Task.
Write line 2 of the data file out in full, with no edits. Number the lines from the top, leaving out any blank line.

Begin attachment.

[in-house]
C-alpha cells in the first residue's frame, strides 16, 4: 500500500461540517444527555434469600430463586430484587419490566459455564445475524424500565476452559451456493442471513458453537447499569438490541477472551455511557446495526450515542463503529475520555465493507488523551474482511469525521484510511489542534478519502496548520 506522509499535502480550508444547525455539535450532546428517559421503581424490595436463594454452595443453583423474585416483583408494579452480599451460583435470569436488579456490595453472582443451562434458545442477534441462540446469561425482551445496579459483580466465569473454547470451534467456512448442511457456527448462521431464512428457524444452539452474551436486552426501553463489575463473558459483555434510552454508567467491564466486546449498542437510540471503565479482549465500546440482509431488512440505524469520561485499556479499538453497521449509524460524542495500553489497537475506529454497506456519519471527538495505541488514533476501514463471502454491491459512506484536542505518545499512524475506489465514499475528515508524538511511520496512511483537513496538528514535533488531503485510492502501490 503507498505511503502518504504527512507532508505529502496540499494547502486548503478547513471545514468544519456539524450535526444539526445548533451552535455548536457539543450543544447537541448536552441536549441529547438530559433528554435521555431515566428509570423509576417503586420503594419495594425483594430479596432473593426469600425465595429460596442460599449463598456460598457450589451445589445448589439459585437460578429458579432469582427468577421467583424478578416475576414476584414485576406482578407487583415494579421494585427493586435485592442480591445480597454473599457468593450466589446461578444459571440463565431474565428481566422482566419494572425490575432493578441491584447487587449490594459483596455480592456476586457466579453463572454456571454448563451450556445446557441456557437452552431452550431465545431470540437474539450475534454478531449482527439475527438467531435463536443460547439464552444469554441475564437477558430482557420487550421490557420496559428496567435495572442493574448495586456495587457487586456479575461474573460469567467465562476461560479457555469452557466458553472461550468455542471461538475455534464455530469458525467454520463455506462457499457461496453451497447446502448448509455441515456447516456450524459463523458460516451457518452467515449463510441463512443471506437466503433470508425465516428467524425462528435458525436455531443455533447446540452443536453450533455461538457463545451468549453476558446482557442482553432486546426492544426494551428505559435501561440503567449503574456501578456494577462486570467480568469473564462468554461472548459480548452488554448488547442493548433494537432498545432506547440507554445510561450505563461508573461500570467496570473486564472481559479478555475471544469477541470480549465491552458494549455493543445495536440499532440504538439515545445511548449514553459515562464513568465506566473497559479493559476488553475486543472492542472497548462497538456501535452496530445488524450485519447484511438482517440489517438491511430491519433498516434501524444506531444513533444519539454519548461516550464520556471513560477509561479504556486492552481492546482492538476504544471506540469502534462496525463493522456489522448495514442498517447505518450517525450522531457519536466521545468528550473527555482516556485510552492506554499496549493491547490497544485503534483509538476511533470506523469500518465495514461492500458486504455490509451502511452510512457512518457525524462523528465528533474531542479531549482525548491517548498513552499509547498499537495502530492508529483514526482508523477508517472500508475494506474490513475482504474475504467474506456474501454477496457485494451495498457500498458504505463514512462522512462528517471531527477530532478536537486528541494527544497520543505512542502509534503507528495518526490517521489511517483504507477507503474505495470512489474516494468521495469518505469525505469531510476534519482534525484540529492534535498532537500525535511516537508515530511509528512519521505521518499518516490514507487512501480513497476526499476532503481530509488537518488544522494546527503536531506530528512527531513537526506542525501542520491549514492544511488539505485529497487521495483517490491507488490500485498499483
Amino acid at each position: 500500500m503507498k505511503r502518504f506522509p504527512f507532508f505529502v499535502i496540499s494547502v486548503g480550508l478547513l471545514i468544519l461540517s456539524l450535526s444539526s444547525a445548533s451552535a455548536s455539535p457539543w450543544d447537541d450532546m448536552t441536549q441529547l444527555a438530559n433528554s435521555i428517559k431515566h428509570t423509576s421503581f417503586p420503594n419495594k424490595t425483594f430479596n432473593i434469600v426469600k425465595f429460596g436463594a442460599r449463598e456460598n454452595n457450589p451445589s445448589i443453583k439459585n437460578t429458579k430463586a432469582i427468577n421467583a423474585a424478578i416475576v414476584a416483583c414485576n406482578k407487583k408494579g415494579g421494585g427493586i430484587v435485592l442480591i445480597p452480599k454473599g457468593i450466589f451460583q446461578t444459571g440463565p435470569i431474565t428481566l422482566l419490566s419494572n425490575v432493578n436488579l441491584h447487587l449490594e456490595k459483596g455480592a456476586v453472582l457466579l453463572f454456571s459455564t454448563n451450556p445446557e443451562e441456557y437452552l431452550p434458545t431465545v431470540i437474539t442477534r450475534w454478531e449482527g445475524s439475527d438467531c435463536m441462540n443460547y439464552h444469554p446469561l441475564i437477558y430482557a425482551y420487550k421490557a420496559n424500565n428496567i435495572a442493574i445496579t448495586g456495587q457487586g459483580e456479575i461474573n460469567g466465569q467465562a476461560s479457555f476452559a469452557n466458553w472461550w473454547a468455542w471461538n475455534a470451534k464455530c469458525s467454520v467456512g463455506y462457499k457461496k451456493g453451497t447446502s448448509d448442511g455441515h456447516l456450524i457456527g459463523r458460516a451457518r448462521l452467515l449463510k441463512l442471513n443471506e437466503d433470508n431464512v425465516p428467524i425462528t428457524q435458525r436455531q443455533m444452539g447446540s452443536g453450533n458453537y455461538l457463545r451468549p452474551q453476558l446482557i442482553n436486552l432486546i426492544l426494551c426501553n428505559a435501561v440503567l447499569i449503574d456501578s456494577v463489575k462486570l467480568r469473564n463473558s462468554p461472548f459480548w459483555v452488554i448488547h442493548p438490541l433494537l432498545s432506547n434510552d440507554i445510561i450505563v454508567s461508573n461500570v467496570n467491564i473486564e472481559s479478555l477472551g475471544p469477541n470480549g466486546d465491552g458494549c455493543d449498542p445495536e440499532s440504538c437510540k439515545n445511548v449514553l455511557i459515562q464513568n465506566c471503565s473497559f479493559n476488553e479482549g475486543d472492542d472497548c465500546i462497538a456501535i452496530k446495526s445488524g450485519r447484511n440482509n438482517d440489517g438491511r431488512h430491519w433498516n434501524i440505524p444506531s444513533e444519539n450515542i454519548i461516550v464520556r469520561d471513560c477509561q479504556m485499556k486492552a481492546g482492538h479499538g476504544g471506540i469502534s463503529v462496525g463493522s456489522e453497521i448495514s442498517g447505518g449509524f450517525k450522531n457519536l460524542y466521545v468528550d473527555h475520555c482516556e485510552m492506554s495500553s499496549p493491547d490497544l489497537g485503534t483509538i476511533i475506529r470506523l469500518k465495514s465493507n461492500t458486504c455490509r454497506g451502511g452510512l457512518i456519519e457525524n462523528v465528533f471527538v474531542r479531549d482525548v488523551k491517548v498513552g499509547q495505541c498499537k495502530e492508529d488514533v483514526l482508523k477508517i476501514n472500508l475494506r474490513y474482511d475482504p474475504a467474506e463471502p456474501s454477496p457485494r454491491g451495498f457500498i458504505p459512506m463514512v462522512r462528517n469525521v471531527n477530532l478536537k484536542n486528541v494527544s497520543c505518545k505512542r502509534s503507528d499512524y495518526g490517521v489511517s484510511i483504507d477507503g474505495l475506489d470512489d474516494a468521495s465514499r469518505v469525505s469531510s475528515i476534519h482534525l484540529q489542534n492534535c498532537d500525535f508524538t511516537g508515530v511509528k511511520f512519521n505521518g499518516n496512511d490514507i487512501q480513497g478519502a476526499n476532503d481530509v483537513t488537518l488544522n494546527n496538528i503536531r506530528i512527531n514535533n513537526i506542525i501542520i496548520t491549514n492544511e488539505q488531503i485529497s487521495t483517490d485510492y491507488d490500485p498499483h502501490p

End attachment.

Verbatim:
C-alpha cells in the first residue's frame, strides 16, 4: 500500500461540517444527555434469600430463586430484587419490566459455564445475524424500565476452559451456493442471513458453537447499569438490541477472551455511557446495526450515542463503529475520555465493507488523551474482511469525521484510511489542534478519502496548520 506522509499535502480550508444547525455539535450532546428517559421503581424490595436463594454452595443453583423474585416483583408494579452480599451460583435470569436488579456490595453472582443451562434458545442477534441462540446469561425482551445496579459483580466465569473454547470451534467456512448442511457456527448462521431464512428457524444452539452474551436486552426501553463489575463473558459483555434510552454508567467491564466486546449498542437510540471503565479482549465500546440482509431488512440505524469520561485499556479499538453497521449509524460524542495500553489497537475506529454497506456519519471527538495505541488514533476501514463471502454491491459512506484536542505518545499512524475506489465514499475528515508524538511511520496512511483537513496538528514535533488531503485510492502501490 503507498505511503502518504504527512507532508505529502496540499494547502486548503478547513471545514468544519456539524450535526444539526445548533451552535455548536457539543450543544447537541448536552441536549441529547438530559433528554435521555431515566428509570423509576417503586420503594419495594425483594430479596432473593426469600425465595429460596442460599449463598456460598457450589451445589445448589439459585437460578429458579432469582427468577421467583424478578416475576414476584414485576406482578407487583415494579421494585427493586435485592442480591445480597454473599457468593450466589446461578444459571440463565431474565428481566422482566419494572425490575432493578441491584447487587449490594459483596455480592456476586457466579453463572454456571454448563451450556445446557441456557437452552431452550431465545431470540437474539450475534454478531449482527439475527438467531435463536443460547439464552444469554441475564437477558430482557420487550421490557420496559428496567435495572442493574448495586456495587457487586456479575461474573460469567467465562476461560479457555469452557466458553472461550468455542471461538475455534464455530469458525467454520463455506462457499457461496453451497447446502448448509455441515456447516456450524459463523458460516451457518452467515449463510441463512443471506437466503433470508425465516428467524425462528435458525436455531443455533447446540452443536453450533455461538457463545451468549453476558446482557442482553432486546426492544426494551428505559435501561440503567449503574456501578456494577462486570467480568469473564462468554461472548459480548452488554448488547442493548433494537432498545432506547440507554445510561450505563461508573461500570467496570473486564472481559479478555475471544469477541470480549465491552458494549455493543445495536440499532440504538439515545445511548449514553459515562464513568465506566473497559479493559476488553475486543472492542472497548462497538456501535452496530445488524450485519447484511438482517440489517438491511430491519433498516434501524444506531444513533444519539454519548461516550464520556471513560477509561479504556486492552481492546482492538476504544471506540469502534462496525463493522456489522448495514442498517447505518450517525450522531457519536466521545468528550473527555482516556485510552492506554499496549493491547490497544485503534483509538476511533470506523469500518465495514461492500458486504455490509451502511452510512457512518457525524462523528465528533474531542479531549482525548491517548498513552499509547498499537495502530492508529483514526482508523477508517472500508475494506474490513475482504474475504467474506456474501454477496457485494451495498457500498458504505463514512462522512462528517471531527477530532478536537486528541494527544497520543505512542502509534503507528495518526490517521489511517483504507477507503474505495470512489474516494468521495469518505469525505469531510476534519482534525484540529492534535498532537500525535511516537508515530511509528512519521505521518499518516490514507487512501480513497476526499476532503481530509488537518488544522494546527503536531506530528512527531513537526506542525501542520491549514492544511488539505485529497487521495483517490491507488490500485498499483